Photonics Dictionary

Rockwell hardness

Rockwell hardness (Rc) refers to a method for measuring the hardness of a material, primarily metals, using an indentation test. It is named after the Rockwell scale, which was developed by Stanley P. Rockwell in the early 20th century. The Rockwell hardness test is widely used in industry and manufacturing to assess the hardness of materials, providing information about their resistance to deformation or indentation.

The Rockwell hardness test involves applying a known load to an indenter, typically a diamond cone or a hardened steel ball, and measuring the depth or penetration of the indenter into the material. There are several Rockwell scales designated by letters (e.g., HRC, HRB, HRA), each suitable for specific types of materials and hardness ranges. The most common scales are:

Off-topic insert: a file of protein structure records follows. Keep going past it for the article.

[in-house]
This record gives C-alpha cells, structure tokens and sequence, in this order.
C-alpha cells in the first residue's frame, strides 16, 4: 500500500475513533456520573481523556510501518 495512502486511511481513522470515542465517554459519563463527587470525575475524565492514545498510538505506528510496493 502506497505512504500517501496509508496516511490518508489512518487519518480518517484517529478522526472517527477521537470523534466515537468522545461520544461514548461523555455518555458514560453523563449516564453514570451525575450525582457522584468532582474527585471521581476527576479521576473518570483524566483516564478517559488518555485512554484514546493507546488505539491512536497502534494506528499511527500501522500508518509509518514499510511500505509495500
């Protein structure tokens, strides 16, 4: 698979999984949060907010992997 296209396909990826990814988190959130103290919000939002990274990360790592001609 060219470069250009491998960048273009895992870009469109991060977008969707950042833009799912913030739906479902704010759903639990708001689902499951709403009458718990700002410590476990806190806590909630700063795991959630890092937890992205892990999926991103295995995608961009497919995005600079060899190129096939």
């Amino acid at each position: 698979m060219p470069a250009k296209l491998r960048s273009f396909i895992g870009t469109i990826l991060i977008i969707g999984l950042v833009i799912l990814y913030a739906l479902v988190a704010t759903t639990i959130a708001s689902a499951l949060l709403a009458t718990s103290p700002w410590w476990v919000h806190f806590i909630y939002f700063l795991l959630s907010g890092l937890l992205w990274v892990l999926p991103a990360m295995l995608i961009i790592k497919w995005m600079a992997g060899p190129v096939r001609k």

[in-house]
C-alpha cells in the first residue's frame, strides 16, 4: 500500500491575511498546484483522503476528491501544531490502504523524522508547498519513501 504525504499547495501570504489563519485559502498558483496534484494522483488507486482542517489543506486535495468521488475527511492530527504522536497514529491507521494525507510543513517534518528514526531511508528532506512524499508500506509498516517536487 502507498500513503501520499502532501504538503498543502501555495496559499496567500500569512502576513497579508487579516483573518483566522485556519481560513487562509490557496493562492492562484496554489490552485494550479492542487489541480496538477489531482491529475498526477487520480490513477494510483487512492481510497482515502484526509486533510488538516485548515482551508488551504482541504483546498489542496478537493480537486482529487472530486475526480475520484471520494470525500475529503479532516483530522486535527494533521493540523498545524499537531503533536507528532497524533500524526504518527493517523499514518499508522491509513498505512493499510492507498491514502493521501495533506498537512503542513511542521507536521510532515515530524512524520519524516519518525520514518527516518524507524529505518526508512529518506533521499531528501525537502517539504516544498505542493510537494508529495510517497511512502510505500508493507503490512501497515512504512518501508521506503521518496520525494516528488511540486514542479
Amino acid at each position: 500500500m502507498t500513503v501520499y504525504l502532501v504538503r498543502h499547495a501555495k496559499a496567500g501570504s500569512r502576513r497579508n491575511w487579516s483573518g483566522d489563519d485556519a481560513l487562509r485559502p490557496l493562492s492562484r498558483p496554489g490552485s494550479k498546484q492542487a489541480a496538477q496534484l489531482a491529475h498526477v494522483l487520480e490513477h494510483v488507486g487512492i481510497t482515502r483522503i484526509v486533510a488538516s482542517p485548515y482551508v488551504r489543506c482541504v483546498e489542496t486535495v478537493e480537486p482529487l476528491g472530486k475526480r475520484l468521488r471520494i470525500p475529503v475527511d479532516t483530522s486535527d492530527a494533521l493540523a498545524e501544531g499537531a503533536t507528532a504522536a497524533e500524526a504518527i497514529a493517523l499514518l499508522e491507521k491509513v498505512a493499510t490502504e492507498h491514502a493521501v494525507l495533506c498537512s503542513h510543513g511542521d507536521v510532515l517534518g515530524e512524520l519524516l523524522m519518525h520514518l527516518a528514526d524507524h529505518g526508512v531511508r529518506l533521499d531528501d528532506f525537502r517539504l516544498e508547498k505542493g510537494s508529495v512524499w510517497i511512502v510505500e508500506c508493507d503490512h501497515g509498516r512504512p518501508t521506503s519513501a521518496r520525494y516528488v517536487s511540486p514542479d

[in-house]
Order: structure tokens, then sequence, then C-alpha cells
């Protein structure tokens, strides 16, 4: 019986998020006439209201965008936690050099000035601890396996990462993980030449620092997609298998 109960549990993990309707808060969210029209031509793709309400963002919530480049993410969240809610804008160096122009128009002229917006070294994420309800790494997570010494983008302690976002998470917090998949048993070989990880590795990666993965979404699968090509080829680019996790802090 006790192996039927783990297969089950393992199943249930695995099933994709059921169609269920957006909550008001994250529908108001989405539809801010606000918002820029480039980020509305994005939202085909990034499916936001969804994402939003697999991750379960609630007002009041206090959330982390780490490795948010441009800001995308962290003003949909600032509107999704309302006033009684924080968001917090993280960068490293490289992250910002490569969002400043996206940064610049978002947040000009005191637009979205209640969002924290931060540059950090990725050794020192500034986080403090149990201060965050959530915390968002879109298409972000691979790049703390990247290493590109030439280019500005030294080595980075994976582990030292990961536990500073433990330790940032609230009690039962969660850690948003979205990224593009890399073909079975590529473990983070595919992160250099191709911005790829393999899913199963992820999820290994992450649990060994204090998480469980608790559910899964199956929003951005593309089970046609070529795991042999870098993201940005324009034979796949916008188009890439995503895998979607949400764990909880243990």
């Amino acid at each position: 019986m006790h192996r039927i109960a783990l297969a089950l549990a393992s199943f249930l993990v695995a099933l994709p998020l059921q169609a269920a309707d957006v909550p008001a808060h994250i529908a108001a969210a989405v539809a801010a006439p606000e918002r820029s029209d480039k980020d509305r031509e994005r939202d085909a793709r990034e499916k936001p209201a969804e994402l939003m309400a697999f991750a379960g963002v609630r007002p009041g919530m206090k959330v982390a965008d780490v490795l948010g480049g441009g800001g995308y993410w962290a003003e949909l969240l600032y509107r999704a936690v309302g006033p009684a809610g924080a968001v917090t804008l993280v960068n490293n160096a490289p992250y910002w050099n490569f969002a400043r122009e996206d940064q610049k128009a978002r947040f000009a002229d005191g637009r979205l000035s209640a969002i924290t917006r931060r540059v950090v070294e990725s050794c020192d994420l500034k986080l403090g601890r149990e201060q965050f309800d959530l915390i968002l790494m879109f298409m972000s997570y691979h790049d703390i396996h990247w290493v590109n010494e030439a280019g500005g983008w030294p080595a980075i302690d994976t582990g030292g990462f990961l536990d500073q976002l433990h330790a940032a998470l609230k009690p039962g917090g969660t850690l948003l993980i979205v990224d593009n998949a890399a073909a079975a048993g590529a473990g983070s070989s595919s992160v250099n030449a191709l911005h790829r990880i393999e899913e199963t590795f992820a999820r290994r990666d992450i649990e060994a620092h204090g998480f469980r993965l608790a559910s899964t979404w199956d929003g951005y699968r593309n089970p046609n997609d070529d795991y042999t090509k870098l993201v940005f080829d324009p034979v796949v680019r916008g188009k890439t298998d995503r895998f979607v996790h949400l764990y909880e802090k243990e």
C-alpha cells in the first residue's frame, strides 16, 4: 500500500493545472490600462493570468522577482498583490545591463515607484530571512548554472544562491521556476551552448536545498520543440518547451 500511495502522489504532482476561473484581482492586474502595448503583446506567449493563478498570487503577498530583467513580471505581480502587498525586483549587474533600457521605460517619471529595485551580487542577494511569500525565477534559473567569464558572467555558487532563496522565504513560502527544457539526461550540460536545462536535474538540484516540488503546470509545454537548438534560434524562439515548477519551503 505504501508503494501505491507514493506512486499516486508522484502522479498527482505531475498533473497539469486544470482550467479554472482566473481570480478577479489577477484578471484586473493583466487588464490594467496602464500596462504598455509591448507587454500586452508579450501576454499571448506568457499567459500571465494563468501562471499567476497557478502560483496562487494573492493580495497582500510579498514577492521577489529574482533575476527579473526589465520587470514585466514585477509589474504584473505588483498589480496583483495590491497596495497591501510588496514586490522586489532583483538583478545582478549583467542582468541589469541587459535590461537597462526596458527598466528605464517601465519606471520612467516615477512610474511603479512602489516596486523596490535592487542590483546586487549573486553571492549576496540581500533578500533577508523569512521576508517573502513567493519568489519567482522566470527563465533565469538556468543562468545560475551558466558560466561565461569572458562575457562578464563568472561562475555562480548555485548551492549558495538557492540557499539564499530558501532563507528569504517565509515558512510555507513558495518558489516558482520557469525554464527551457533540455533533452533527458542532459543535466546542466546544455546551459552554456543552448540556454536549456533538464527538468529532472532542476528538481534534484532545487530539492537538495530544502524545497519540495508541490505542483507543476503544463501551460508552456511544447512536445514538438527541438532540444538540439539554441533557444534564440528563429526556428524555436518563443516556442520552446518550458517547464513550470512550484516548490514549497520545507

Rockwell c scale (HRC): Used for measuring the hardness of hard materials, such as steel and hard alloys. The indenter is a diamond cone.

Rockwell b scale (HRB): Suitable for softer materials like aluminum, brass, and softer steels. The indenter is a hardened steel ball.

Rockwell a scale (HRA): Used for measuring the hardness of thin steel and non-ferrous materials. The indenter is a diamond cone.

The Rockwell hardness value is expressed as a combination of a hardness scale symbol and a hardness number. For example, HRC 55 indicates a hardness of 55 on the Rockwell C scale.

The test procedure involves the following steps:

Application of preliminary load: A preliminary load is applied to ensure proper seating of the indenter.

Application of major load: The major load is applied for a specified period, and then it is released, allowing the indenter to penetrate the material.

Measurement of indentation: The depth or penetration of the indenter is measured, and the Rockwell hardness value is determined based on the scale used.

Rockwell hardness testing is popular due to its simplicity, speed, and repeatability. It is an important quality control method in industries where material hardness is a critical factor, such as metallurgy, engineering, and manufacturing.

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